5 Colorado Trails Paired with Local Craft Beers

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When it comes to jaw-dropping trails, Colorado is a state preceded by its reputation. It’s home to many beloved trail races—Hardrock, Leadville, Run Rabbit Run, TransRockies, Imogene Pass, Pikes Peak Ascent and Marathon, the Grand Traverse, to name just a few—many of which have introduced runners from all over the world to some of Colorado’s finest mountain towns.
Many of those towns are also home to fantastic craft breweries—and if you’re anything like me, there’s little that quenches post-run thirst as satisfyingly as a cold beer under the bright Colorado sun. In fact, I’m so enamored with that combination that I spent an entire season road-tripping all over the state to hike/run 50 trails, visit 50 breweries, and compile them all into a guidebook called Beer Hiking Colorado. (You can ignore the “hiking” part; every good trail runner knows hiking guidebooks are trail-running guidebooks in disguise. Plus, it’s still a fun resource for chill days in the mountains with your non-runner friends, family or spouse.)

Each trail/beer combo in the book includes in-depth write-ups and stats on the trails, elevation profiles, turn-by-turn directions, dog-friendliness and leash laws, brewery information, beer tasting notes, and more.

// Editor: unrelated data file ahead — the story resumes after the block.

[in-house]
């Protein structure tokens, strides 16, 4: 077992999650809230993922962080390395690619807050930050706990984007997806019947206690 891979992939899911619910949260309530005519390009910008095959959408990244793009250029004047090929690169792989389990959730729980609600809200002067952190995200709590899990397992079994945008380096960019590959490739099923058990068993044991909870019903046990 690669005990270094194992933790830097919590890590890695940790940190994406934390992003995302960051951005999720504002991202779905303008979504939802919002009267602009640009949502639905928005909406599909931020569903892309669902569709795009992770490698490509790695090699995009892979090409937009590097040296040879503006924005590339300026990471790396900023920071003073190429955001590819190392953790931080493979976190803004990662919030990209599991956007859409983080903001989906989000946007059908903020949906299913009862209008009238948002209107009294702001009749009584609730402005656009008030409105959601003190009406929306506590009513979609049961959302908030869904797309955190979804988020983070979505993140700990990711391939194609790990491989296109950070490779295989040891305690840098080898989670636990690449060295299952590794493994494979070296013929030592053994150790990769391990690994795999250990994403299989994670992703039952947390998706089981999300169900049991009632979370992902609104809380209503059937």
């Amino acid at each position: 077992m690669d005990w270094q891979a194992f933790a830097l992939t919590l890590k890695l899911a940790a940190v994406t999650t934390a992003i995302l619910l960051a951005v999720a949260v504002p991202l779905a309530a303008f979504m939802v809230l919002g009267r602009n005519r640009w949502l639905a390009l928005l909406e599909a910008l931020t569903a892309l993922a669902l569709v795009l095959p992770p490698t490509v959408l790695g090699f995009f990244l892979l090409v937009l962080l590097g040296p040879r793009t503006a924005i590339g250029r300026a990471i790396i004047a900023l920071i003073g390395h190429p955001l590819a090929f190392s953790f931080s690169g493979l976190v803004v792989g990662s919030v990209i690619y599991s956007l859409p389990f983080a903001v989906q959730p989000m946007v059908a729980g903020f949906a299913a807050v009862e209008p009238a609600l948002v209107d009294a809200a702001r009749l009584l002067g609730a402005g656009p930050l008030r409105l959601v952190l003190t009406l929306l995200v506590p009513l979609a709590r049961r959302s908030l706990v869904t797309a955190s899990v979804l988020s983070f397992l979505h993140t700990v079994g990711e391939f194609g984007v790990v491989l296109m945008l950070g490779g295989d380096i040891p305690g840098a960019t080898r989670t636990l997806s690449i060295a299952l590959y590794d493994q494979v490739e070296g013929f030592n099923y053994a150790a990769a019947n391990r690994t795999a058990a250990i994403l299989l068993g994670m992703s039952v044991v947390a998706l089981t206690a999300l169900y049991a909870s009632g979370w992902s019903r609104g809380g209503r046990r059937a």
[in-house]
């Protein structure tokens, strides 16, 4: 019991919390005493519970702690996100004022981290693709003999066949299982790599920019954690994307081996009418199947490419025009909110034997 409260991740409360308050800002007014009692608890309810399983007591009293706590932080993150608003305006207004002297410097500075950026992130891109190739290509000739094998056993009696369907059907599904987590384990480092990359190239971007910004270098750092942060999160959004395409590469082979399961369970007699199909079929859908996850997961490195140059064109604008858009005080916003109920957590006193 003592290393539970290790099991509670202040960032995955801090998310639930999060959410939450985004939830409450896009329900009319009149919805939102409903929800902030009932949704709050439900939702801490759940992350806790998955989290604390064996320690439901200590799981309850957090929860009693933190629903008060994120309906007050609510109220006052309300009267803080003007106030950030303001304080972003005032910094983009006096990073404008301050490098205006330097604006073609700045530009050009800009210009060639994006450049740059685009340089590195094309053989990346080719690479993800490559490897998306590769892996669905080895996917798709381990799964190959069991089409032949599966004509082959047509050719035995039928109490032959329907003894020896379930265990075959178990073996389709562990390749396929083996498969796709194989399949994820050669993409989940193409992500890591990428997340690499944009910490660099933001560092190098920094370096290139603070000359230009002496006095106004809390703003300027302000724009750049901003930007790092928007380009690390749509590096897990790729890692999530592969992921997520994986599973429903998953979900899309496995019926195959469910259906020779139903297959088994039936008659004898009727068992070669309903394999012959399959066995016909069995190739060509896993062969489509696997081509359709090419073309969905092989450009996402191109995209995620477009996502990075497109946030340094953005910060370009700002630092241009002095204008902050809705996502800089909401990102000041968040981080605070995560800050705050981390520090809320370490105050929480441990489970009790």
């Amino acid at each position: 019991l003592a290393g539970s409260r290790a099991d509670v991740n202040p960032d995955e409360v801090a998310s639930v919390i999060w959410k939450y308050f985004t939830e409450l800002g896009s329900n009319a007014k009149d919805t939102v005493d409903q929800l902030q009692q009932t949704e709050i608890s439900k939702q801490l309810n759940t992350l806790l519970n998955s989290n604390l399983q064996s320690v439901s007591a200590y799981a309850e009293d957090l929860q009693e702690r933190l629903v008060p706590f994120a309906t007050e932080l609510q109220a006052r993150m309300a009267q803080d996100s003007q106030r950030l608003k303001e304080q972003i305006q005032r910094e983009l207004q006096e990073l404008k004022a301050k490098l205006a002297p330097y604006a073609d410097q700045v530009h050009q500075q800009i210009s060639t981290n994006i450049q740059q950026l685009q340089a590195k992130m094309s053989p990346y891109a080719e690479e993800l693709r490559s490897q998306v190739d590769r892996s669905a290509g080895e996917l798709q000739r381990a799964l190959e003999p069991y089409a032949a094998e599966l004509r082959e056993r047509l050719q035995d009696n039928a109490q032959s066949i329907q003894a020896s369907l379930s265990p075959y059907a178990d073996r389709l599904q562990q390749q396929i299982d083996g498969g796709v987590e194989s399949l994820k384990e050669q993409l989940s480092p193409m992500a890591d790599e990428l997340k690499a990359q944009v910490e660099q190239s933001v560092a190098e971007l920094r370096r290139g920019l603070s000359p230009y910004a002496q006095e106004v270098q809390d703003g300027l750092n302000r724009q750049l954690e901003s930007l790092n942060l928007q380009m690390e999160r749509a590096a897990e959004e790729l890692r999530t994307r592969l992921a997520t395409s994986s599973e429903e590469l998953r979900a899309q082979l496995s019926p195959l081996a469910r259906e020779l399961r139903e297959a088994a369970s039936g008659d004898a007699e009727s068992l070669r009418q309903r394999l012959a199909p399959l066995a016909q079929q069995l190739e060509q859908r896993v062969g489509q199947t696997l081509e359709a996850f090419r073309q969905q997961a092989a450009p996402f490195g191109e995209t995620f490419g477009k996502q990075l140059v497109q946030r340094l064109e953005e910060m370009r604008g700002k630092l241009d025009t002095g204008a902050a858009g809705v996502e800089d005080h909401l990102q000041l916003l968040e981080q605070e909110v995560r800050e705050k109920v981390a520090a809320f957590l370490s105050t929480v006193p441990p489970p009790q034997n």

To whet your appetite for “beer trail running,” here are five of my top trail/beer combos from the book, specially hand-selected for runners.


Trail: Highland Mary Lakes

(7.7 miles; 1,900 ft. elevation gain; moderate-strenuous)

Beer: Pride of the West Porter, Avalanche Brewing Co.

(5.5% alcohol; 20 IBUs; 2/5 bitterness; 5/5 sweetness)

“Pride of the West” is a term to describe many things—a now-defunct dive bar in the historically rowdy miners’ town of Silverton (home to the Hardrock Endurance Run), the sweet porter that awaits you at the end of this hike at Avalanche Brewing Company, or the San Juan Mountains themselves—arguably one of the most impressive mountain ranges in the country.

The Run:

The trailhead for Highland Mary Lakes takes a little more work than others to reach, which is perhaps why this unbelievable, high-alpine loop remains less crowded than other trails in the San Juans. On your run, you’ll pass everything from pristine waterfalls to meadows blanketed in wildflowers to a number of shimmering lakes. Glimpse the iconic jagged teeth of the Grenadier range’s Arrow and Vestal peaks and enjoy high-fiving thru-hikers on a short shared stretch of the Continental Divide Trail (CDT) and Colorado Trail.

The Beer: